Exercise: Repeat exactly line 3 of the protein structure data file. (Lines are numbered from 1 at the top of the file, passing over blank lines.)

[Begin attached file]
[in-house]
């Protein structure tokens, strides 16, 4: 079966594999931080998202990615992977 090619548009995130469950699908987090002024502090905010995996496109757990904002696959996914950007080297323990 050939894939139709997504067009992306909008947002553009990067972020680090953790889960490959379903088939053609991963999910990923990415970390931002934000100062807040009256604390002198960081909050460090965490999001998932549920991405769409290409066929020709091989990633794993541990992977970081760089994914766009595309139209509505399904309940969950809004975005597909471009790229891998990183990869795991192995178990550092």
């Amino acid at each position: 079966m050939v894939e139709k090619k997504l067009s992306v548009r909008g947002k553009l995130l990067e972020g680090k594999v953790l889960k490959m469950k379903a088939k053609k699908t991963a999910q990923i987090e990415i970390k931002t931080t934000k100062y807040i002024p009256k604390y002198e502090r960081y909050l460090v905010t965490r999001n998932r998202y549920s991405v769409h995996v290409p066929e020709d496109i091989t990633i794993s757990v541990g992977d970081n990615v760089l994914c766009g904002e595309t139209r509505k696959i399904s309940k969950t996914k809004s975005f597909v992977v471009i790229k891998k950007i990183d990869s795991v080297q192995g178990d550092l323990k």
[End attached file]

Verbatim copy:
């Amino acid at each position: 079966m050939v894939e139709k090619k997504l067009s992306v548009r909008g947002k553009l995130l990067e972020g680090k594999v953790l889960k490959m469950k379903a088939k053609k699908t991963a999910q990923i987090e990415i970390k931002t931080t934000k100062y807040i002024p009256k604390y002198e502090r960081y909050l460090v905010t965490r999001n998932r998202y549920s991405v769409h995996v290409p066929e020709d496109i091989t990633i794993s757990v541990g992977d970081n990615v760089l994914c766009g904002e595309t139209r509505k696959i399904s309940k969950t996914k809004s975005f597909v992977v471009i790229k891998k950007i990183d990869s795991v080297q192995g178990d550092l323990k």